Thanks for posting that Alice!!!
I've never given her any onions and thought I was up to date on the things not to feed to dogs, but that's one I didn't know about
. So, goof as I am I just went out and did some reading. Seems is can be a cumulative effect also. That's even more concerning. It basically brings on a bad form of anemia and goes down hill from there. Yikes, not a good thing!
The other one I didn't know that was on a vet site is macadamia nuts! Seems the dog will begin to get lethargic and before a day is over won't be able to walk. Obviously it affects the muscles. They did say that most will recover from this.
The one thing that I find interesting on the issue with grapes/raisins and dogs is that for a long time we never heard of this. Maybe no one had figured it out yet. My male Golden Retriever who we got in the mid '90's used to to out to the grape vines I grew and would smell to see when they were ripe. Then he's go down the rows, put his mouth over an entire bunch of grapes, suck them all off and only the stem was left on the vine. It was a riot to watch and as far as I know he never had problems with them. He lived to be over 12 years old which is good for a Golden.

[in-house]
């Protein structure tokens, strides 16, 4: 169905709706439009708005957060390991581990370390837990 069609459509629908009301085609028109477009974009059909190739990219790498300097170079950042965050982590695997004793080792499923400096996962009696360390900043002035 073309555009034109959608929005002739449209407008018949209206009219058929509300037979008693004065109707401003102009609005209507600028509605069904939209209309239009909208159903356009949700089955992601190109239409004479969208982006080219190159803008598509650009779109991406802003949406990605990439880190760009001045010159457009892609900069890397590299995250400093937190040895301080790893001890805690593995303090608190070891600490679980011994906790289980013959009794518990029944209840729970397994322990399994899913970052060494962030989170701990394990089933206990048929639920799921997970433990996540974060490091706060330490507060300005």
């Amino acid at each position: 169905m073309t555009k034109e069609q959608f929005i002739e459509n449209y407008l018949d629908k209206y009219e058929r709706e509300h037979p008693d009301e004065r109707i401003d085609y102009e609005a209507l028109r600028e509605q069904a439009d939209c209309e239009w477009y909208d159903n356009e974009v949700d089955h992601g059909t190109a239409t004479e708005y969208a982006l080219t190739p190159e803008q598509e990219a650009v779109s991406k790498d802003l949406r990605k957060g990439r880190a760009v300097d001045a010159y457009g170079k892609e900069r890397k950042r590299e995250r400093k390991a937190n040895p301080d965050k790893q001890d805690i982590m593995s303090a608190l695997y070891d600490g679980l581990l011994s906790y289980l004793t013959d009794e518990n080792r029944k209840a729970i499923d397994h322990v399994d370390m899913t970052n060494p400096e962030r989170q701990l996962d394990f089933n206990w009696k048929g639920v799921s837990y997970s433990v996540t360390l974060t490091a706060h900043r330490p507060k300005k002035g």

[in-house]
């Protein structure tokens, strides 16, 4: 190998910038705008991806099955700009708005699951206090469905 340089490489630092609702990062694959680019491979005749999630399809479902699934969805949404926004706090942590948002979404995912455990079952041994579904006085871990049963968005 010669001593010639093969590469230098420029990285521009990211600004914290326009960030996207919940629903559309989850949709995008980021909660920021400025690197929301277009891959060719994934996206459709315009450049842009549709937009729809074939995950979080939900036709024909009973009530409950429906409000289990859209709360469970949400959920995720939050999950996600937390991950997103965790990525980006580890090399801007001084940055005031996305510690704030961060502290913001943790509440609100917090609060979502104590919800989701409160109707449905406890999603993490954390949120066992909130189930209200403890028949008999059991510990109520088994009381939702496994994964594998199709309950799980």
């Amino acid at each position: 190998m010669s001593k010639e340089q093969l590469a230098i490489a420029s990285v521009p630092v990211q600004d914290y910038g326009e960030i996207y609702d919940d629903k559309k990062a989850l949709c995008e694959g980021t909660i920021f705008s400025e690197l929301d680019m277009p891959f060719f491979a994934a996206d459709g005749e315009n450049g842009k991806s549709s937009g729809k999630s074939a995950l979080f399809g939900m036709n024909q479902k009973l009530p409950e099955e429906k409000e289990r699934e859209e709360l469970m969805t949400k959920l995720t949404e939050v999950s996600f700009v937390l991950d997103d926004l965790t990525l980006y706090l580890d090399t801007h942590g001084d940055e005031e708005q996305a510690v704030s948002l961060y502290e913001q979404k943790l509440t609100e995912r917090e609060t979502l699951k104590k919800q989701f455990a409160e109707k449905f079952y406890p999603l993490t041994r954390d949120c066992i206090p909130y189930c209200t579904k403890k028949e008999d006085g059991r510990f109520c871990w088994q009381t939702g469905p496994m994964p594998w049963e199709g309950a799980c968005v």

I found information on Snopes.com that explains it well. Here's a quote from the article and also the link.
Thanks again Alice for bringing up this topic!! Often our pets are our 'kids'. And she LOVED the scratch you sent...it was behind her left ear. But I'm sending you the slobber...lol
According to the ASPCA, around 1989 a disturbing trend began to emerge from the AnTox database used by its Animal Poison Control Center: Nearly all the dogs reported to have eaten grapes or raisins developed acute renal (kidney) failure. These cases were noted all across the USA, with the amount eaten varying widely, from over a pound of grapes to as little as a single serving of raisins.
The database showed that dogs who ate the grapes and raisins typically vomited within a few hours of ingestion. Most of the time, partially digested grapes and raisins could be seen in the vomit, fecal material, or both. At this point, some dogs would stop eating (anorexia), and develop diarrhea. The dogs often became quiet and lethargic, and showed signs of abdominal pain. These clinical signs lasted for several days — sometimes even weeks.
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